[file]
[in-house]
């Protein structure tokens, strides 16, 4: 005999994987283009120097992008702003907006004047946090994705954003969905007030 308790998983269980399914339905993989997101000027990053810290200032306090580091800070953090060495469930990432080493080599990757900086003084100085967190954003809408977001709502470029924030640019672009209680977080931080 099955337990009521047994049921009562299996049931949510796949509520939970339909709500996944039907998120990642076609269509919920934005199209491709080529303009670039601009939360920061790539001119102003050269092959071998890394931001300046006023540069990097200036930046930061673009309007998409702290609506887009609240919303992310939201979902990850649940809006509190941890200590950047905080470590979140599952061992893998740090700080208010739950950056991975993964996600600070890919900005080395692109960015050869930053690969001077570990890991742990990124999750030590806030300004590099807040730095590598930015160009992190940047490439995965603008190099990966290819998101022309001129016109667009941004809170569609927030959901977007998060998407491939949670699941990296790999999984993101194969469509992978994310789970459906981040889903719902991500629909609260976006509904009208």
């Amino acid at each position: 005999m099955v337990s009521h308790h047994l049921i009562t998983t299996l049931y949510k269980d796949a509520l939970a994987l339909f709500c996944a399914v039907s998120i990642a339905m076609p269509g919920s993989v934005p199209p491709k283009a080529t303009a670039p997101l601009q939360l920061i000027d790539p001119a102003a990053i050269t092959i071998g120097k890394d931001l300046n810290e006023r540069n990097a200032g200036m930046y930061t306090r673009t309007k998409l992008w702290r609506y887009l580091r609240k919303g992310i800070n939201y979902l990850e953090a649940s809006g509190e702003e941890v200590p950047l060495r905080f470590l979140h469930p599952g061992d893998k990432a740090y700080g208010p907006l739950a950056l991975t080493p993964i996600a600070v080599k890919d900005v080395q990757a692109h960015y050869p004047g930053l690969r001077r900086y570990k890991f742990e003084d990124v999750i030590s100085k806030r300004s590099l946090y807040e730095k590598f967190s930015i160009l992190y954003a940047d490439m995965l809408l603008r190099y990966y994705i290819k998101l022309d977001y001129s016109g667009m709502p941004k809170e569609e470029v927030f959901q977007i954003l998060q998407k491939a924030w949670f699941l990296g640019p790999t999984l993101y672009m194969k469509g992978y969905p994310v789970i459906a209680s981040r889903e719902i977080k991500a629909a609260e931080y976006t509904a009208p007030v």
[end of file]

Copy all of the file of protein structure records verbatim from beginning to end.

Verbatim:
[in-house]
């Protein structure tokens, strides 16, 4: 005999994987283009120097992008702003907006004047946090994705954003969905007030 308790998983269980399914339905993989997101000027990053810290200032306090580091800070953090060495469930990432080493080599990757900086003084100085967190954003809408977001709502470029924030640019672009209680977080931080 099955337990009521047994049921009562299996049931949510796949509520939970339909709500996944039907998120990642076609269509919920934005199209491709080529303009670039601009939360920061790539001119102003050269092959071998890394931001300046006023540069990097200036930046930061673009309007998409702290609506887009609240919303992310939201979902990850649940809006509190941890200590950047905080470590979140599952061992893998740090700080208010739950950056991975993964996600600070890919900005080395692109960015050869930053690969001077570990890991742990990124999750030590806030300004590099807040730095590598930015160009992190940047490439995965603008190099990966290819998101022309001129016109667009941004809170569609927030959901977007998060998407491939949670699941990296790999999984993101194969469509992978994310789970459906981040889903719902991500629909609260976006509904009208």
């Amino acid at each position: 005999m099955v337990s009521h308790h047994l049921i009562t998983t299996l049931y949510k269980d796949a509520l939970a994987l339909f709500c996944a399914v039907s998120i990642a339905m076609p269509g919920s993989v934005p199209p491709k283009a080529t303009a670039p997101l601009q939360l920061i000027d790539p001119a102003a990053i050269t092959i071998g120097k890394d931001l300046n810290e006023r540069n990097a200032g200036m930046y930061t306090r673009t309007k998409l992008w702290r609506y887009l580091r609240k919303g992310i800070n939201y979902l990850e953090a649940s809006g509190e702003e941890v200590p950047l060495r905080f470590l979140h469930p599952g061992d893998k990432a740090y700080g208010p907006l739950a950056l991975t080493p993964i996600a600070v080599k890919d900005v080395q990757a692109h960015y050869p004047g930053l690969r001077r900086y570990k890991f742990e003084d990124v999750i030590s100085k806030r300004s590099l946090y807040e730095k590598f967190s930015i160009l992190y954003a940047d490439m995965l809408l603008r190099y990966y994705i290819k998101l022309d977001y001129s016109g667009m709502p941004k809170e569609e470029v927030f959901q977007i954003l998060q998407k491939a924030w949670f699941l990296g640019p790999t999984l993101y672009m194969k469509g992978y969905p994310v789970i459906a209680s981040r889903e719902i977080k991500a629909a609260e931080y976006t509904a009208p007030v």